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Cavallino Rampante
Academy's 1/48 scale F-86F-30
converted to F-86E(M) Sabre

by Craig Sargent


F-86E(M) Sabre


Academy's 1/48 scale F-86F-30 is available online from Squadron.com




This project was built for our club’s “Build The Same Kit” competition, where members voted on the kit they wanted to build, and then had a two-month timeframe in which to complete the chosen models, with no limit on what could be done to the kit in that time. Judging was by members’ popular vote, not IPMS standards to give all comers a fair chance. The kits chosen were the Academy Sabres in 1/72 and 1/48.

I wanted to find a subject that fitted in with my modelling interests, and was different from the run of the mill NMF Sabres. After some research, I came across a couple of interesting Italian aerobatic Sabre schemes, and a set of matching decals from Tauro in Italy. The final scheme chosen is that of the Cavallino Rampante. The other decision was how to build this aircraft, and what to do to it, in the 2 months allotted timeframe.





Construction Commenced

The easiest way to cover up the lack of detail in the gun bays and shallow speed brake wells (once again trying to limit resin costs) was to close them up. The first thing was to Dremel out the speedbrake wells and gun bays, which allowed me to easily fit the gun bay covers and speed brakes closed, before joining the fuselage halves.

Also being an airshow aircraft, and wanting to keep down the tasks associated with the build due to the timeframe, I elected to use the very nice intake and exhaust blanks supplied in the kit. This meant being able to leave out the intake ducting, and the engine, which would have added time to the build. The Aires cockpit set was purchased to dress up the cockpit, as this would be the most prominent part of the kit that needed improving.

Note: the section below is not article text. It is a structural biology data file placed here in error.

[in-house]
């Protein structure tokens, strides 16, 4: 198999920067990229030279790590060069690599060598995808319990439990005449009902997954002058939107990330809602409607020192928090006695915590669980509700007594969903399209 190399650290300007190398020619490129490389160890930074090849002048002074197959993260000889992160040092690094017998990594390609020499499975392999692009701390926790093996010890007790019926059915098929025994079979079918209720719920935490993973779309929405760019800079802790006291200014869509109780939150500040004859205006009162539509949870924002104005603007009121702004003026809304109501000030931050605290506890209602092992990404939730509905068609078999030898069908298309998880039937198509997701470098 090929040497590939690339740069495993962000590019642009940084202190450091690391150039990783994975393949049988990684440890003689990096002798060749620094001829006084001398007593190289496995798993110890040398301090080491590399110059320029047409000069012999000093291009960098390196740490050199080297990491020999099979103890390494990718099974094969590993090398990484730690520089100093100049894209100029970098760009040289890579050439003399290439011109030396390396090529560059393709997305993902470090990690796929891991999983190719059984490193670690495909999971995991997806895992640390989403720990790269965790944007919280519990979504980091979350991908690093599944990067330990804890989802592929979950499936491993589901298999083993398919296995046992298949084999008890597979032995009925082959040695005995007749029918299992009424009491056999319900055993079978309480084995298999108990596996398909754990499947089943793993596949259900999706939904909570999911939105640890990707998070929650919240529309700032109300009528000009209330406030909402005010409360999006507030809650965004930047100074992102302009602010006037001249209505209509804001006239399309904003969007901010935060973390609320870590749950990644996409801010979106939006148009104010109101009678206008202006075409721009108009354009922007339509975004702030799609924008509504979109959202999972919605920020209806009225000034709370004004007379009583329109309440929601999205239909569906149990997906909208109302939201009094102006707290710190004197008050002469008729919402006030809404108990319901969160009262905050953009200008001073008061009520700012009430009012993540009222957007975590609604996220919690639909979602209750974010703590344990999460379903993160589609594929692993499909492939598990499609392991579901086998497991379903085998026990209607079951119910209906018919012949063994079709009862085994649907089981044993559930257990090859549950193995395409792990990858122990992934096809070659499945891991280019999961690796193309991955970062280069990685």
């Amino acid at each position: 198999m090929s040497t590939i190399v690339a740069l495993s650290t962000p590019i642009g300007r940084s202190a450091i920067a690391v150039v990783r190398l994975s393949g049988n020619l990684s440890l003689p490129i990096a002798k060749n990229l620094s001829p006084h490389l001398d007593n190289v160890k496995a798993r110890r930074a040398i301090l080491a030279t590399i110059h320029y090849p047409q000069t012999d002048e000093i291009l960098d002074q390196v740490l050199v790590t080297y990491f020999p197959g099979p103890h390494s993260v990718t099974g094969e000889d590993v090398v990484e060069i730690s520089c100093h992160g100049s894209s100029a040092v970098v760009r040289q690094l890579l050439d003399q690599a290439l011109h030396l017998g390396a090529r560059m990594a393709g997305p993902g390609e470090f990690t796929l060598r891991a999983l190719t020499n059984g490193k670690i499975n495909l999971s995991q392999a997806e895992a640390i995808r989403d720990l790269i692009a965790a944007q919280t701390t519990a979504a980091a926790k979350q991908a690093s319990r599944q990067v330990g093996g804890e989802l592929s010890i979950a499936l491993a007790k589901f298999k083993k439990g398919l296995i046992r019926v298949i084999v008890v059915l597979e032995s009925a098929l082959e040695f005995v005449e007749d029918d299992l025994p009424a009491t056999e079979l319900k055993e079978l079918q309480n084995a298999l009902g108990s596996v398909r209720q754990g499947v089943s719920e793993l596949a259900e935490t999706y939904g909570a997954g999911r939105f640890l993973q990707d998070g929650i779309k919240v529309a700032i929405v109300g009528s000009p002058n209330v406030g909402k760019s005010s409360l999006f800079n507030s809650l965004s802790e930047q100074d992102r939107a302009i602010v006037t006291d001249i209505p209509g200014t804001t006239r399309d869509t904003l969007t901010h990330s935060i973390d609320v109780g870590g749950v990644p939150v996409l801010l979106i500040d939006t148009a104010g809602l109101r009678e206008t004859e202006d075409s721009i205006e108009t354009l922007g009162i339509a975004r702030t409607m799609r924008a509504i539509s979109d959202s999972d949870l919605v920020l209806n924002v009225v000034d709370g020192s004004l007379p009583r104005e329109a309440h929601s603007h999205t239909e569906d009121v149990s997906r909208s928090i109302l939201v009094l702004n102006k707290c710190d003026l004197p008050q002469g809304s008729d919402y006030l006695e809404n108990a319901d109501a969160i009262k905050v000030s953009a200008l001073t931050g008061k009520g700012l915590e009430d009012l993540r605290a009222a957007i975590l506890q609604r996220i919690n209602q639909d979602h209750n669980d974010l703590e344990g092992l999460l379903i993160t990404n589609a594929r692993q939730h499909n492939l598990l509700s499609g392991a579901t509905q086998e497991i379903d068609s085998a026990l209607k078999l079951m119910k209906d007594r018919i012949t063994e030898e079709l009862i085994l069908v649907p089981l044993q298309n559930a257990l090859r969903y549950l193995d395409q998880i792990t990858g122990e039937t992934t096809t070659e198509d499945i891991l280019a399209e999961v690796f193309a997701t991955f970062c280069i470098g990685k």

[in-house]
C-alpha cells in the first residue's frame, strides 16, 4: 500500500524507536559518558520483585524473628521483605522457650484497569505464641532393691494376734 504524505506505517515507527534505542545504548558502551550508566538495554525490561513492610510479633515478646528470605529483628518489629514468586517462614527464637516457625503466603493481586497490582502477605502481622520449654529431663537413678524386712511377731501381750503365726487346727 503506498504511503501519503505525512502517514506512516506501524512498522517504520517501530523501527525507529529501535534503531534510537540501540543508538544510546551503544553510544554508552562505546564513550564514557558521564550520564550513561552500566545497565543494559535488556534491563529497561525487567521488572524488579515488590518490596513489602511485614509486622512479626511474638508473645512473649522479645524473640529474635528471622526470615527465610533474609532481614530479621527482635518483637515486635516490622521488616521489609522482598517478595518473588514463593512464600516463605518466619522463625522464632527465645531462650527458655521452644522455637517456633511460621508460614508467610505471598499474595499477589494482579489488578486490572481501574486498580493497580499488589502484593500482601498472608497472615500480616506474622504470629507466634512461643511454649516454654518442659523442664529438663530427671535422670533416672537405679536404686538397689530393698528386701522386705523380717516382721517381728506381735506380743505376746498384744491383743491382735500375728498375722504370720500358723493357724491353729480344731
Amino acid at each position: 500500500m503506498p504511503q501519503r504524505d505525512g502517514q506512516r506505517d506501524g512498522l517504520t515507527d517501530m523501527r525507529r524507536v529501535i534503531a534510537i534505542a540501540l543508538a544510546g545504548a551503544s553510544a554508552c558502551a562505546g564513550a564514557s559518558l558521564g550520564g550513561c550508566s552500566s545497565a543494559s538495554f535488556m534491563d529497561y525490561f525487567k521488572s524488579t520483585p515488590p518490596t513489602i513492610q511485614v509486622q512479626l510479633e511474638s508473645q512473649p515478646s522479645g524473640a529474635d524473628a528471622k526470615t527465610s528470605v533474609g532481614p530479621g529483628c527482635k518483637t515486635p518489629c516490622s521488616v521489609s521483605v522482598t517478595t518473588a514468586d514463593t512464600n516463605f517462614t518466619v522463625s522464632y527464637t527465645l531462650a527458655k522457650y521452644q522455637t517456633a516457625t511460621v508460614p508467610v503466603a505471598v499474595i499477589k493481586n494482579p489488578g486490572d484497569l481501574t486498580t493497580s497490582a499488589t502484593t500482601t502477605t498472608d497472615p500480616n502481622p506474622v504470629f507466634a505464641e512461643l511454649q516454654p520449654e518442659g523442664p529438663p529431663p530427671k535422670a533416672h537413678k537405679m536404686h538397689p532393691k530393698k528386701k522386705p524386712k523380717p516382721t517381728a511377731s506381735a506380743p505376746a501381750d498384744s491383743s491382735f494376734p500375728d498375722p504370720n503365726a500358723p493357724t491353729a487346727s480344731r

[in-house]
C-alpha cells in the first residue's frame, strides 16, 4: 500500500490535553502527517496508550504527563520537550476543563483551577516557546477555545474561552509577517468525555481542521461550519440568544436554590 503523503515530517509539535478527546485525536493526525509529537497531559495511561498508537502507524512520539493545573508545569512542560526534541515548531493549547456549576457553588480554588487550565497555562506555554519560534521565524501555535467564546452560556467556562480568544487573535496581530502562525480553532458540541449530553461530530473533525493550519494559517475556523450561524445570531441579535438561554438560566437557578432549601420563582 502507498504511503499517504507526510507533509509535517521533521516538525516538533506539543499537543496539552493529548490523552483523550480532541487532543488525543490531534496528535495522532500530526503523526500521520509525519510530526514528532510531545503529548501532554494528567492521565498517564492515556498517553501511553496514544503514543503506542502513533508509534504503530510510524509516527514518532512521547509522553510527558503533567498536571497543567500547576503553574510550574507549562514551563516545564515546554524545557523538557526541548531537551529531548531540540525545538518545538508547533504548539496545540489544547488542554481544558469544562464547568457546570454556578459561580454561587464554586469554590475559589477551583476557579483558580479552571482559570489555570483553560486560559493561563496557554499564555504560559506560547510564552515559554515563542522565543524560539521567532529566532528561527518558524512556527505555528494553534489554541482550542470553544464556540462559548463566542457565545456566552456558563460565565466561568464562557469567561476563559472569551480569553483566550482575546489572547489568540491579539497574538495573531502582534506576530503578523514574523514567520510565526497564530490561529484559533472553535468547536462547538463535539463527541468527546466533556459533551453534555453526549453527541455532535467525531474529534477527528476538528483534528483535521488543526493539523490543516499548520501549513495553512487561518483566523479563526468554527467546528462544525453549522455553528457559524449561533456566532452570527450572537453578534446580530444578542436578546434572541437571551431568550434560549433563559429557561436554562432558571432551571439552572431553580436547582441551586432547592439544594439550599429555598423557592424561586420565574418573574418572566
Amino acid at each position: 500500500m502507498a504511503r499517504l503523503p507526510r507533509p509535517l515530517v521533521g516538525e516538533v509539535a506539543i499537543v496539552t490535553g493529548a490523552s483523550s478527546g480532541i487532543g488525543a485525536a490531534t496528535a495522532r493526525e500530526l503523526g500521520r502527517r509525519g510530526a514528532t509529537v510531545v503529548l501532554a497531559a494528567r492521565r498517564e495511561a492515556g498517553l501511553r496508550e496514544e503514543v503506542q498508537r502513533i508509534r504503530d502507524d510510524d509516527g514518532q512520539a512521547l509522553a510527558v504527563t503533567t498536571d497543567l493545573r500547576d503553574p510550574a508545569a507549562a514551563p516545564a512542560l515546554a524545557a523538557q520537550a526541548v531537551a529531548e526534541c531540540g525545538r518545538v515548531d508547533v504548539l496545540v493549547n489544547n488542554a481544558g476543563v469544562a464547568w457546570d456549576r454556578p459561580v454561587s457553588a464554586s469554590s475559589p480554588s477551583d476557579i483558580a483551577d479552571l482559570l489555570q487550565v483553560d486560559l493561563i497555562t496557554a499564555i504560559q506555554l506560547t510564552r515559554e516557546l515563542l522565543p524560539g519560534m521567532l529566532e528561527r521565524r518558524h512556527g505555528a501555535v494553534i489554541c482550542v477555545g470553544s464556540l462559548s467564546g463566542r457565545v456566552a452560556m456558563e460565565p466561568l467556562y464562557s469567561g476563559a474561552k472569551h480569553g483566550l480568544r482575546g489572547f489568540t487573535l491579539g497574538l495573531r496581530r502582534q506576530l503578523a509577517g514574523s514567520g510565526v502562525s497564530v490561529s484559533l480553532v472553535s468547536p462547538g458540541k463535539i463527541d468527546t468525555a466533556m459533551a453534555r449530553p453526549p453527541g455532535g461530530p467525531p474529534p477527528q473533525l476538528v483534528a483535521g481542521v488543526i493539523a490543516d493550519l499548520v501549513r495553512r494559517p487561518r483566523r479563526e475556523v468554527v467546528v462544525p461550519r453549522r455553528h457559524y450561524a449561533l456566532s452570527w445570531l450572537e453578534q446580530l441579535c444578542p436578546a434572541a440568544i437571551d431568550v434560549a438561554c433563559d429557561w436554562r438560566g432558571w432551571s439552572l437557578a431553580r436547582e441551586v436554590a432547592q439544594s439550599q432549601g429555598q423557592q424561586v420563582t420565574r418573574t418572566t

The first step in main construction was to join the fuselage halves. I discovered that the exhaust on the Academy Sabre sits too far inside the tail, so simply removed the mounting pins, and pushed the exhaust pipe as far back into the tail as it would go, being careful to get the alignment correct. With an application of thin glue, the pipe was in just the right place.

The wings were assembled next, but I found a 10 thou styrene shim was needed between the wing root and fuselage on each side to fill a gap. This appears to only be a problem with later batches of the kit as comparisons with others who had an earlier batch did not have this problem. It was also pointed out to me that Canadair-built Sabres did not have the box like panel at the root of the fin, as was found on the NA Sabre depicted in the kit. This was duly shaved off (red-outlined box in image below).




Attention was then turned to the cockpit and seat.

The Aires set is very nice. The only problem is that it lacks sidewalls, and therefore a few problems were encountered. Fitting the cockpit is not straightforward either. After some experimenting (and a lot of cursing), I found the easiest way to fit the cockpit tub was to remove the rear of the resin part at the rear bulkhead. This included the rear decking and part of the side consoles beyond that point. Rear deck details were scratchbuilt onto the fuselage halves - copied from the Aires resin.

A new rear bulkhead was made to fit the cockpit at the right height below the decking, and prevent a see through look from the cockpit. Sidewalls were also added from 5 thou Evergreen sheet. These were made taller than needed so they could be trimmed after the cockpit was glued in place. The base was removed from the kit instrument panel and fitted to the Aires tub along with the throttle. The Aires etched and acetate panel was added on top of the pedestal after painting. This method of assembly allowed me to finish all fuselage assembly quickly, and still gave me time to work on the cockpit.